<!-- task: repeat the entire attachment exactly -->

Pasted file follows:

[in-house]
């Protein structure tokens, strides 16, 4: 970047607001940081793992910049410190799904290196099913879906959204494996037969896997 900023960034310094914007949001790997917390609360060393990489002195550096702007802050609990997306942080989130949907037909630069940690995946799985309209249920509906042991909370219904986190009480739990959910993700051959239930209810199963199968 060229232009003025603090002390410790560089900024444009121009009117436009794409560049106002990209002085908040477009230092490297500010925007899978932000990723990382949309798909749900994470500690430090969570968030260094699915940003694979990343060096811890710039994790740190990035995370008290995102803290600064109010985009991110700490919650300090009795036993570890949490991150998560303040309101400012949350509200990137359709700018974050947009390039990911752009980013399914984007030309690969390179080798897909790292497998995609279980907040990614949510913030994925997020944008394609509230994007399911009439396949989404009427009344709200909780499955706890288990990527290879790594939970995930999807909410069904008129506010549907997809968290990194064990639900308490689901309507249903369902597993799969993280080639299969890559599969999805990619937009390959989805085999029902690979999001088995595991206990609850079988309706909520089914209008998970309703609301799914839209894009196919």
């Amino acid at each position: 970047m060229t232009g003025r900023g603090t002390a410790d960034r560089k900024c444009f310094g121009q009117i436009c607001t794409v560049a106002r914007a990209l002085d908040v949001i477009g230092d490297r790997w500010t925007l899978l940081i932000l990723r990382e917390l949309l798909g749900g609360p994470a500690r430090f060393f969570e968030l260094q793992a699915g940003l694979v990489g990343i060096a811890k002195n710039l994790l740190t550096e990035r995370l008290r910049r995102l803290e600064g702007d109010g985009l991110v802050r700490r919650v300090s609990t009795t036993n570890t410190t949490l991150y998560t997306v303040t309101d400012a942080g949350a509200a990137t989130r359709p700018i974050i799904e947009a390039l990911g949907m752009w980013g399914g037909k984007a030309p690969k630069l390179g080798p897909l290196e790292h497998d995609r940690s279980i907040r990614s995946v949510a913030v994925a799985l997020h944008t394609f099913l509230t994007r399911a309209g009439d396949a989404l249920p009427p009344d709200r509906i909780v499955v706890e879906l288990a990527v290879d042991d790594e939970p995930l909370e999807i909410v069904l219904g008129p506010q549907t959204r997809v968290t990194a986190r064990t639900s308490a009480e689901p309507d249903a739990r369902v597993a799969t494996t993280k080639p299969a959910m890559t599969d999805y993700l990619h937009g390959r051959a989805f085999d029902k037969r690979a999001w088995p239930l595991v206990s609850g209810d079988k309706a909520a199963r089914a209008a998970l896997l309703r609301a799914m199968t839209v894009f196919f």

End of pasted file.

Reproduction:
[in-house]
């Protein structure tokens, strides 16, 4: 970047607001940081793992910049410190799904290196099913879906959204494996037969896997 900023960034310094914007949001790997917390609360060393990489002195550096702007802050609990997306942080989130949907037909630069940690995946799985309209249920509906042991909370219904986190009480739990959910993700051959239930209810199963199968 060229232009003025603090002390410790560089900024444009121009009117436009794409560049106002990209002085908040477009230092490297500010925007899978932000990723990382949309798909749900994470500690430090969570968030260094699915940003694979990343060096811890710039994790740190990035995370008290995102803290600064109010985009991110700490919650300090009795036993570890949490991150998560303040309101400012949350509200990137359709700018974050947009390039990911752009980013399914984007030309690969390179080798897909790292497998995609279980907040990614949510913030994925997020944008394609509230994007399911009439396949989404009427009344709200909780499955706890288990990527290879790594939970995930999807909410069904008129506010549907997809968290990194064990639900308490689901309507249903369902597993799969993280080639299969890559599969999805990619937009390959989805085999029902690979999001088995595991206990609850079988309706909520089914209008998970309703609301799914839209894009196919």
């Amino acid at each position: 970047m060229t232009g003025r900023g603090t002390a410790d960034r560089k900024c444009f310094g121009q009117i436009c607001t794409v560049a106002r914007a990209l002085d908040v949001i477009g230092d490297r790997w500010t925007l899978l940081i932000l990723r990382e917390l949309l798909g749900g609360p994470a500690r430090f060393f969570e968030l260094q793992a699915g940003l694979v990489g990343i060096a811890k002195n710039l994790l740190t550096e990035r995370l008290r910049r995102l803290e600064g702007d109010g985009l991110v802050r700490r919650v300090s609990t009795t036993n570890t410190t949490l991150y998560t997306v303040t309101d400012a942080g949350a509200a990137t989130r359709p700018i974050i799904e947009a390039l990911g949907m752009w980013g399914g037909k984007a030309p690969k630069l390179g080798p897909l290196e790292h497998d995609r940690s279980i907040r990614s995946v949510a913030v994925a799985l997020h944008t394609f099913l509230t994007r399911a309209g009439d396949a989404l249920p009427p009344d709200r509906i909780v499955v706890e879906l288990a990527v290879d042991d790594e939970p995930l909370e999807i909410v069904l219904g008129p506010q549907t959204r997809v968290t990194a986190r064990t639900s308490a009480e689901p309507d249903a739990r369902v597993a799969t494996t993280k080639p299969a959910m890559t599969d999805y993700l990619h937009g390959r051959a989805f085999d029902k037969r690979a999001w088995p239930l595991v206990s609850g209810d079988k309706a909520a199963r089914a209008a998970l896997l309703r609301a799914m199968t839209v894009f196919f």